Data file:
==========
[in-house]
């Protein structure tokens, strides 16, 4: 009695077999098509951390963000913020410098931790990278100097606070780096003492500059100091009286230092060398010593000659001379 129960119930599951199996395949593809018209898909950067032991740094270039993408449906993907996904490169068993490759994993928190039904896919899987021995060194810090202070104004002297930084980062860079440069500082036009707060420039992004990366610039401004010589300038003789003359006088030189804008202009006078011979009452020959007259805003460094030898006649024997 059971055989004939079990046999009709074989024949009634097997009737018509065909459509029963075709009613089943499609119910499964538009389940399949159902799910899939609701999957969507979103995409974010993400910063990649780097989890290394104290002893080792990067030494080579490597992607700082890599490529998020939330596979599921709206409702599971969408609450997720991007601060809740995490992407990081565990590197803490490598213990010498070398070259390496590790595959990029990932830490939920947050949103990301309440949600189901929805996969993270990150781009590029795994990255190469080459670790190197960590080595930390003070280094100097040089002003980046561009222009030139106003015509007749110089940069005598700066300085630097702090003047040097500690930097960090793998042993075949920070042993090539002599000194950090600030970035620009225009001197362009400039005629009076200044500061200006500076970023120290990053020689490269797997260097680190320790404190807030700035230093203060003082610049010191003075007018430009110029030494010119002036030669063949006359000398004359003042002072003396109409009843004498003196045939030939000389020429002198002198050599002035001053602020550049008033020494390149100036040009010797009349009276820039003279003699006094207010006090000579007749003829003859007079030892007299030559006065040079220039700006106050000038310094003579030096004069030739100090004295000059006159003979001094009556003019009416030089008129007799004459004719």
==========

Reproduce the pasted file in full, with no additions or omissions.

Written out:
[in-house]
């Protein structure tokens, strides 16, 4: 009695077999098509951390963000913020410098931790990278100097606070780096003492500059100091009286230092060398010593000659001379 129960119930599951199996395949593809018209898909950067032991740094270039993408449906993907996904490169068993490759994993928190039904896919899987021995060194810090202070104004002297930084980062860079440069500082036009707060420039992004990366610039401004010589300038003789003359006088030189804008202009006078011979009452020959007259805003460094030898006649024997 059971055989004939079990046999009709074989024949009634097997009737018509065909459509029963075709009613089943499609119910499964538009389940399949159902799910899939609701999957969507979103995409974010993400910063990649780097989890290394104290002893080792990067030494080579490597992607700082890599490529998020939330596979599921709206409702599971969408609450997720991007601060809740995490992407990081565990590197803490490598213990010498070398070259390496590790595959990029990932830490939920947050949103990301309440949600189901929805996969993270990150781009590029795994990255190469080459670790190197960590080595930390003070280094100097040089002003980046561009222009030139106003015509007749110089940069005598700066300085630097702090003047040097500690930097960090793998042993075949920070042993090539002599000194950090600030970035620009225009001197362009400039005629009076200044500061200006500076970023120290990053020689490269797997260097680190320790404190807030700035230093203060003082610049010191003075007018430009110029030494010119002036030669063949006359000398004359003042002072003396109409009843004498003196045939030939000389020429002198002198050599002035001053602020550049008033020494390149100036040009010797009349009276820039003279003699006094207010006090000579007749003829003859007079030892007299030559006065040079220039700006106050000038310094003579030096004069030739100090004295000059006159003979001094009556003019009416030089008129007799004459004719």